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MLKatz said:
No spoilers, but Whats up with Jon anyway? ???
Please, don't get me started on Jon...

But - as far explicit sexual content. It's a very old question. Sex in literature. How graphic is too graphic? I've never seen a definitive answer. The sex in these books didn't bother me in the least. It just seemed to fit that the crude world these characters inhabit would include crude sex and its descriptions be equally crude. But, for example, some of those Anne Rice sex scenes in her Vampire Chronicles or Mayfair Witches series just seemed ridiculously unnecessary, bordering pornographic. Which isn't a criticism of pornography - but it always made me cringe reading those scenes in Rice's books. They seemed unnecessary and yes, more crude than Martin's sex scenes though her language is a lot more flowery. I think I remember there was some controversy about the sex scenes in David Leavitt's "While England Sleeps" and I tended to agree, they weren't all necessary. But each reader's reaction will be different, just as every writer's approach to the sex scenes will be.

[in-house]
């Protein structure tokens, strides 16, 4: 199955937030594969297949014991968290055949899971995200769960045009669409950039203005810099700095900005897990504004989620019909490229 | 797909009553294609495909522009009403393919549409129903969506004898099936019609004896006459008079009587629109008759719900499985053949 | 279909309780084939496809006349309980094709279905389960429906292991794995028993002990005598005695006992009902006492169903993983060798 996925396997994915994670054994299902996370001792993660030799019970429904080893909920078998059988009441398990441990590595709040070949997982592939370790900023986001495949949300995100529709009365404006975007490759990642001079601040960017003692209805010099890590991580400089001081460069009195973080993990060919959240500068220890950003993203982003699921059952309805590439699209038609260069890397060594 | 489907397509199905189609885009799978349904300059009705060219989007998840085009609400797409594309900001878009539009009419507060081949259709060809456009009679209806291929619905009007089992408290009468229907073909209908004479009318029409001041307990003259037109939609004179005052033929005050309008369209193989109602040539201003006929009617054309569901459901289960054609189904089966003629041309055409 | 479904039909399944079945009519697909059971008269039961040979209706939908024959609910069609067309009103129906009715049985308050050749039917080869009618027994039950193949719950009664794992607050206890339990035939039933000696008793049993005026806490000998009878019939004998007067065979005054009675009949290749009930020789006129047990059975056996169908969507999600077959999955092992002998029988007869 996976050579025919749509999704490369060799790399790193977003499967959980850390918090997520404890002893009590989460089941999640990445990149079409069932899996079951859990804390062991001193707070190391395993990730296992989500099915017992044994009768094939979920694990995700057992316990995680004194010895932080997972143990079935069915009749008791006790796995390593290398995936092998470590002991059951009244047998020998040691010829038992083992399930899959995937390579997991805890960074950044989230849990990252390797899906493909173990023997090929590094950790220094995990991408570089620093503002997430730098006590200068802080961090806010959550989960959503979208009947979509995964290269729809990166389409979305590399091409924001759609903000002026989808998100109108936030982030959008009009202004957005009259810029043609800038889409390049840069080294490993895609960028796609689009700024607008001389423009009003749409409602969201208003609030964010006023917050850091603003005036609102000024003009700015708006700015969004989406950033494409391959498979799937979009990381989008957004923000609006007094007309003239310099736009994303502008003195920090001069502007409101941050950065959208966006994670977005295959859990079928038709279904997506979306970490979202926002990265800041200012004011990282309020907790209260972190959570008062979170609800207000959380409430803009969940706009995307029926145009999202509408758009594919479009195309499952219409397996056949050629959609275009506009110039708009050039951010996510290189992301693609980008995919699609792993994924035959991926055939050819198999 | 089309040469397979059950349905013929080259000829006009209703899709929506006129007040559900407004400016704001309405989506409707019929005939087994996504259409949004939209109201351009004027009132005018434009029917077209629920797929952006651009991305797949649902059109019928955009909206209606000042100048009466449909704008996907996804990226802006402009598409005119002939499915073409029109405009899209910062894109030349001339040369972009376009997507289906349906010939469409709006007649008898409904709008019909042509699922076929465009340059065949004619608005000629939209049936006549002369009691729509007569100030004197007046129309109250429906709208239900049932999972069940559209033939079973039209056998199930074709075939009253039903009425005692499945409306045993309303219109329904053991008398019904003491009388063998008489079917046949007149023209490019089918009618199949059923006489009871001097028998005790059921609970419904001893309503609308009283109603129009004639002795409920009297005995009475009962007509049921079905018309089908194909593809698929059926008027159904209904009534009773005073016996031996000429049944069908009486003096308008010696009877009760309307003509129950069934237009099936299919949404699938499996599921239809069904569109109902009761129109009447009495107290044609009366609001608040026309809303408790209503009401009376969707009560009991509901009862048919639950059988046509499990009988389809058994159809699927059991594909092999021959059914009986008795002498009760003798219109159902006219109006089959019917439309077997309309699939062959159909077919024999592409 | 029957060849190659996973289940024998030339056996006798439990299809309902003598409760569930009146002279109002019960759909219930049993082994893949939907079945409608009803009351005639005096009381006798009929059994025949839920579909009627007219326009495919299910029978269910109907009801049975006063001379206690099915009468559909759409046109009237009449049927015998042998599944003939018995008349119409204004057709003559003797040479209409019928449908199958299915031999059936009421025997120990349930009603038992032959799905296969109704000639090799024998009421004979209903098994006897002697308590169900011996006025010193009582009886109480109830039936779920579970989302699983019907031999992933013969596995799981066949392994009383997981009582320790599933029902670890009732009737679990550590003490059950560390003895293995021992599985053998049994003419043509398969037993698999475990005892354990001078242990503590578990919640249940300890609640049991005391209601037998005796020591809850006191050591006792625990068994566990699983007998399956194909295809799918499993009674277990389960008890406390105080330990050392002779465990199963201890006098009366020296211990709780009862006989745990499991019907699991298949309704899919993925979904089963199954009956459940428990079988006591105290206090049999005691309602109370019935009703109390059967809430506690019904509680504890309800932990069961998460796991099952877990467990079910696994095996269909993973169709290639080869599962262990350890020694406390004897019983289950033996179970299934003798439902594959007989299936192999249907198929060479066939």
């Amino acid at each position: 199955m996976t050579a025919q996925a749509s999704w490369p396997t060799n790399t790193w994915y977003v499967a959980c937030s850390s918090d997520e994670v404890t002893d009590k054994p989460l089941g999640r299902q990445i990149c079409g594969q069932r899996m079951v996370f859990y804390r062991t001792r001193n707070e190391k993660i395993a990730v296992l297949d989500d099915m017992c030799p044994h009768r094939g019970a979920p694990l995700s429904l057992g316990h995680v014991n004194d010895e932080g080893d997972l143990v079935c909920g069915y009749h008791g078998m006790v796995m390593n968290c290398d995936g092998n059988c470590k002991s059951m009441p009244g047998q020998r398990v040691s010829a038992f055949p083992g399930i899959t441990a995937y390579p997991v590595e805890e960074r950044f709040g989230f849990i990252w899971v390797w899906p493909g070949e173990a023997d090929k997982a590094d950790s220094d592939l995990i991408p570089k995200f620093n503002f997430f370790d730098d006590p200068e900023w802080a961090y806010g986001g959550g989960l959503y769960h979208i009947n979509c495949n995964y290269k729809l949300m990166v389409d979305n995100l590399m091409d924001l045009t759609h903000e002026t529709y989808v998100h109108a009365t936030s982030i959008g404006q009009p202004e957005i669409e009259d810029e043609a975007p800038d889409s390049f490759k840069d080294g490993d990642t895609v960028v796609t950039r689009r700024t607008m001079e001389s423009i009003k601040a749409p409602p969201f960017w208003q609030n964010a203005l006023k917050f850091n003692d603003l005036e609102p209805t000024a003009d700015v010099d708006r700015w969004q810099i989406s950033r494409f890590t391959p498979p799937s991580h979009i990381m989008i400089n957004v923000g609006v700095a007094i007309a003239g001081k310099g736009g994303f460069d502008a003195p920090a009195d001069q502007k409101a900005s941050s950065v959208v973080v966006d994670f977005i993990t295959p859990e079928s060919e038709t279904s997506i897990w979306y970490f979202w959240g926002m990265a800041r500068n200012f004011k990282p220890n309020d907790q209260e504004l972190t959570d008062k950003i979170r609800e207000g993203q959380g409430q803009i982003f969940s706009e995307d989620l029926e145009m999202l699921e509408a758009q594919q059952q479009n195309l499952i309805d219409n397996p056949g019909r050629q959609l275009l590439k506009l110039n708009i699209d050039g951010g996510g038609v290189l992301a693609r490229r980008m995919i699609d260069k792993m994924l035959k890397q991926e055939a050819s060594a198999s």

One thing I do find intriguing about the original question: the book has equal amount of explicit sex as it does violence. And yet it's the sex that was more bothersome to the OP. Not meant to be a judgment of the OP in any way, but it is something that I think reflects our culture very clearly. A movie like "Hostel" and "Saw" is released with an R rating. But a little nudity will get you slapped with an NC-17. One case in point is "A History of Violence," the David Cronenbergh film. There is some graphic violence and that warranted an R. But a very brief glimpse of Maria Bello nude - got it slapped with an NC-17 and the nudity had to be removed. I don't mean to move this away from books, but books don't get ratings (yet?)
 

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J Dean said:
And I would add that more often than not (at least on the show) the sexual elements are in a negative light (rape, infidelity, crass innuendo, etc).
Very true; I never thought about it that way. It's the same in the books. There is very little, if any, "love-making." The novels are extremely violent: bodily harm, sexual violence, emotional violence. The violence people - and non-humans - wage against one another is at the core of the narrative.
 
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